Other parts of this series:
Last month, I talked about two studies that underscored the transformative effect driverless cars will have on the auto insurance industry. This month, two new studies delve deeper into the issue, trying to answer the crucial question: Whether self-driving cars present a threat or an opportunity to auto insurers.
Rethinking Transportation 2020-2030, released by RethinkX, an independent research group, examined three key factors: applications of the technology, laws and regulation regarding self-driving cars, and consumer attitudes toward autonomous vehicles.
“By 2030, within 10 years of regulatory approval of autonomous vehicles, 95 percent of U.S. passenger miles traveled will be served by on-demand autonomous electric vehicles owned by fleets, not individuals, in a new business model we call ‘transport-as-a-service’ (TaaS),” the study found.
“We are on the cusp of one of the fastest, deepest, most consequential disruptions of transportation in history,” said co-author Tony Seba, RethinkX co-founder. “But there is nothing magical about it. This is driven by the economics.”
The study predicts that demand for new vehicles will plummet: “70 percent fewer passenger cars and trucks will be manufactured each year. This could result in total disruption of the car value chain, with car dealers, maintenance and insurance companies suffering almost complete destruction.”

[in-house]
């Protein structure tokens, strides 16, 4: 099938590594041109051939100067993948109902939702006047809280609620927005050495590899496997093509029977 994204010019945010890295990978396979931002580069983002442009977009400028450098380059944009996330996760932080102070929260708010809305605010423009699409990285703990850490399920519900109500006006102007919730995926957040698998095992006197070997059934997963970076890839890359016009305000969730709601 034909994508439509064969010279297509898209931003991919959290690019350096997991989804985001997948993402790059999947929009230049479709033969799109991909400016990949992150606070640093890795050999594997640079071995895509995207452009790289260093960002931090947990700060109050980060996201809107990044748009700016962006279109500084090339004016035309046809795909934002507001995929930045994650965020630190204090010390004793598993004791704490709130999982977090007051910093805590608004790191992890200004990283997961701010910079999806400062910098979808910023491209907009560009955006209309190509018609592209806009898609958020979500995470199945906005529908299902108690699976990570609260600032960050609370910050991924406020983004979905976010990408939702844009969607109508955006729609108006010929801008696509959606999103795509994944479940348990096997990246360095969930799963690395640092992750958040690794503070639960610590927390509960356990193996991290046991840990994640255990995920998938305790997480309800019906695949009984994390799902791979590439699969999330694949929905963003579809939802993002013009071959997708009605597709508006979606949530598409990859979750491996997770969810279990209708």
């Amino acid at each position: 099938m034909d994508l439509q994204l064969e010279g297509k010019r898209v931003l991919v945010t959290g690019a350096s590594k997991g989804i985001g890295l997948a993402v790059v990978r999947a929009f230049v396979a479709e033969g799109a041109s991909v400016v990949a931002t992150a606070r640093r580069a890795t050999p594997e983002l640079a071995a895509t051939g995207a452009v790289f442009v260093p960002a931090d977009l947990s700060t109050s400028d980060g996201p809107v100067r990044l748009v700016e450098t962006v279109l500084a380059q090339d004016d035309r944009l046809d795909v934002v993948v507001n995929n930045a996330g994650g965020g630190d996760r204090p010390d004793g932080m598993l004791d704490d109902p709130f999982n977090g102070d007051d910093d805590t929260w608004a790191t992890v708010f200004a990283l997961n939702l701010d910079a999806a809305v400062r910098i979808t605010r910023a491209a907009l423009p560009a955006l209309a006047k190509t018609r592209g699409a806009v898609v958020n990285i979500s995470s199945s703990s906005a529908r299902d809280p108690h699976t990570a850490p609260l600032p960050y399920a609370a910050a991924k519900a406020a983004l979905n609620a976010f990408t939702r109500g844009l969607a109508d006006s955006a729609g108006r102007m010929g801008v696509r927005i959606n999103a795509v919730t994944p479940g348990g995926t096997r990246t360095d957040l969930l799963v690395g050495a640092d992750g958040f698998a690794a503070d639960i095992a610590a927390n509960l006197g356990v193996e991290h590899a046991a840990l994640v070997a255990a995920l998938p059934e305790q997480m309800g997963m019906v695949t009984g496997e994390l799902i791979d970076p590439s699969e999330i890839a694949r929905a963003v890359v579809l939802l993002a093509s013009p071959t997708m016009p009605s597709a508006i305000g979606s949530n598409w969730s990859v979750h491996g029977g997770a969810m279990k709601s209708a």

While the phrases ‘total disruption’ and ‘complete destruction,’ may sound ominous, co-author James Arbib elaborated further: “As with any market disruption, there will be winners as well as losers. Job losses in the driving, manufacturing and oil and gas sectors will be a key concern. But huge opportunities will open up as well.”
Leveraging this opportunity will not be easy for insurers, and will require a major shift in the culture of insurance organizations, our report acknowledges. However, it outlines specific areas with favorable possibilities: 1) cybersecurity, 2) product liability insurance for sensors and software and/or algorithms, and 3) insuring against infrastructure problems.
Insurers taking action now will, our report finds, have an important first mover advantage, not only over other insurers, but also against new disruptors.